Evidence for natural selection can be revealed through examination of rates of DNA sequence evolution (reviewed in Anisimova and Liberles, 2007). The null model for these studies is that genes evolve by neutral evolutionary processes. Neutral, selectively equivalent mutations arise by chance and, in the absence of natural selection, occasionally become fixed by random genetic drift. The rate with which this happens is the neutral substitution rate. Many mutations that arise within functional genes cause deleterious changes to protein structure or function. These mutations are constrained from rising to high frequency by negative, or purifying, selection and are assumed to rarely fix between species. In contrast, mutations that are advantageous, such as those that confer resistance to disease, may rapidly rise in frequency by positive, or directional, selection. Positive selection leads to a short-term reduction in genetic diversity as the favoured allele replaces existing variation in a population. A sufficiently high number of recurrent adaptive fixations may also increase long-term divergence between species. Alternatively, multiple polymorphisms can be maintained in populations by balancing selection, which increases genetic diversity. In very rare cases, balanced polymorphism can occur when there is a heterozygote advantage, or overdominance, where heterozygote combination of two alleles has a higher fitness than homozygotes of either allele. More frequently, temporal or spatial variation in selection can maintain multiple alleles if each variant is advantageous in a different time or place.
Adaptive evolution can be detected by comparing DNA sequence of homologous genes from closely related species. This is generally achieved by comparing the rate of non-synonymous, amino acid-replacing, substitutions (dN) to the rate of synonymous substitutions (dS), which do not affect amino acid sequence. Synonymous substitutions are assumed to be invisible to selection and thus reflect neutral evolution. If all non-synonymous mutations were also selectively neutral, dN would equal dS, and the ratio dN/dS would equal one. Positive selection on amino acid substitutions would result in an increase in the rate of non-synonymous substitutions, or dN being greater than dS. The ubiquity of purifying selection, however, means that the empirically observed rate of non-synonymous substitutions over whole genes is much smaller than the rate of synonymous substitution, and dN/dS is almost always much less than one across entire genes. A more sophisticated implementation of this test, phylogenetic analysis by maximum likelihood (Yang et al., 2000), uses gene sequences from multiple species to test the hypothesis that dN/dS varies among codons in a gene, allowing localization of the target of selection to particular residues or gene regions. Another test for natural selection, the McDonald-Kreitman test (McDonald and Kreitman, 1991), uses information about polymorphism in species and divergence between species. It tests the null hypothesis that the ratio of non-synonymous and synonymous substitutions segregating within species is the same as the corresponding ratio between species. In this test, positive selection is detected as a proportional excess of non-synonymous fixed differences between species. Selection favouring allelic diversification within species, in contrast, would lead to an excess of non-synonymous polymorphisms. These tests, among others, allow inference of natural selection acting on specific genes and gene regions.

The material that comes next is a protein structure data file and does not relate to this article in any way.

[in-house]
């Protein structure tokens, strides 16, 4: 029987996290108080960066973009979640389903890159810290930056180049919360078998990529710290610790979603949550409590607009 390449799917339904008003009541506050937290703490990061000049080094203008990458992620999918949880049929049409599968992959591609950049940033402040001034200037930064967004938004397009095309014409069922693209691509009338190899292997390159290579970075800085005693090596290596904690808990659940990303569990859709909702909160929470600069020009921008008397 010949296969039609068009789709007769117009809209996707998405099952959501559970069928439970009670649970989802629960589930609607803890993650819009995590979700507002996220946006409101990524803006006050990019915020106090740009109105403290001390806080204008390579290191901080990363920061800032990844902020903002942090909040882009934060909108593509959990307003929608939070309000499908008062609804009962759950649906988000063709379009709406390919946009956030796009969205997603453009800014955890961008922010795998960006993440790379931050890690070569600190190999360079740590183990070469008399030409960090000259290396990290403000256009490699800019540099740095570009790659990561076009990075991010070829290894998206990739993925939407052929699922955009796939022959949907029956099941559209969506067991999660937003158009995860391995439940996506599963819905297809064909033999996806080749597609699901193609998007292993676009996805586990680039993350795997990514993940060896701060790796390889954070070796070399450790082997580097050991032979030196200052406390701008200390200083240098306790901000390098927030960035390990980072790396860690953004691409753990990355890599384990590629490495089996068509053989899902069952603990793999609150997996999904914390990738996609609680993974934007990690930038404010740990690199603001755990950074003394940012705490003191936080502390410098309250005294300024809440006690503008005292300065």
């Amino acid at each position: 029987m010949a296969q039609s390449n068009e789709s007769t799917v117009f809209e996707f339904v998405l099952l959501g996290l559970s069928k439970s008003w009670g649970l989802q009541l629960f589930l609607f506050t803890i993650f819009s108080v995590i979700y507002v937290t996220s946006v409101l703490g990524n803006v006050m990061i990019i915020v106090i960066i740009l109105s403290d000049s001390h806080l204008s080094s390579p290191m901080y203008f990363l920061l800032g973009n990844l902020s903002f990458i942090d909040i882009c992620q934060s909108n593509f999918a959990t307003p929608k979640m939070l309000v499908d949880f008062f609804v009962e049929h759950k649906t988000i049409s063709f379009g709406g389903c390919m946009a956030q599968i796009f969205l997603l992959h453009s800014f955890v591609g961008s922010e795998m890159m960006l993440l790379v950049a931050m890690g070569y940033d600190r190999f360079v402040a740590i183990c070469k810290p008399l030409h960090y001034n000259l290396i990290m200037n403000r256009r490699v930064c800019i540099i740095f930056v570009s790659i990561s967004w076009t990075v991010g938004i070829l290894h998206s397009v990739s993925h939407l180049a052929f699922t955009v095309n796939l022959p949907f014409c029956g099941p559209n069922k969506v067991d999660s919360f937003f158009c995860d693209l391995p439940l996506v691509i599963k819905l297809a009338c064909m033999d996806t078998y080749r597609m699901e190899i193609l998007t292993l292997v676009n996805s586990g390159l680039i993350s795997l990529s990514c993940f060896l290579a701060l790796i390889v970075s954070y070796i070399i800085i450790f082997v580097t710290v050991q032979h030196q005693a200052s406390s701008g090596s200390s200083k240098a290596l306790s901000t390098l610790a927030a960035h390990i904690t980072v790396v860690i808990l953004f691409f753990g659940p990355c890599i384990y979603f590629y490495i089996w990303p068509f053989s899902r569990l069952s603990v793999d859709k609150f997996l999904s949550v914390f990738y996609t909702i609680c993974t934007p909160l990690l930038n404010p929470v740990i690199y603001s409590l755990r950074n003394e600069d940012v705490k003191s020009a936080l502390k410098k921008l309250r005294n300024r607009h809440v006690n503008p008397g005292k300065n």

draw insight into how the immune response adapts to pathogen pressures.
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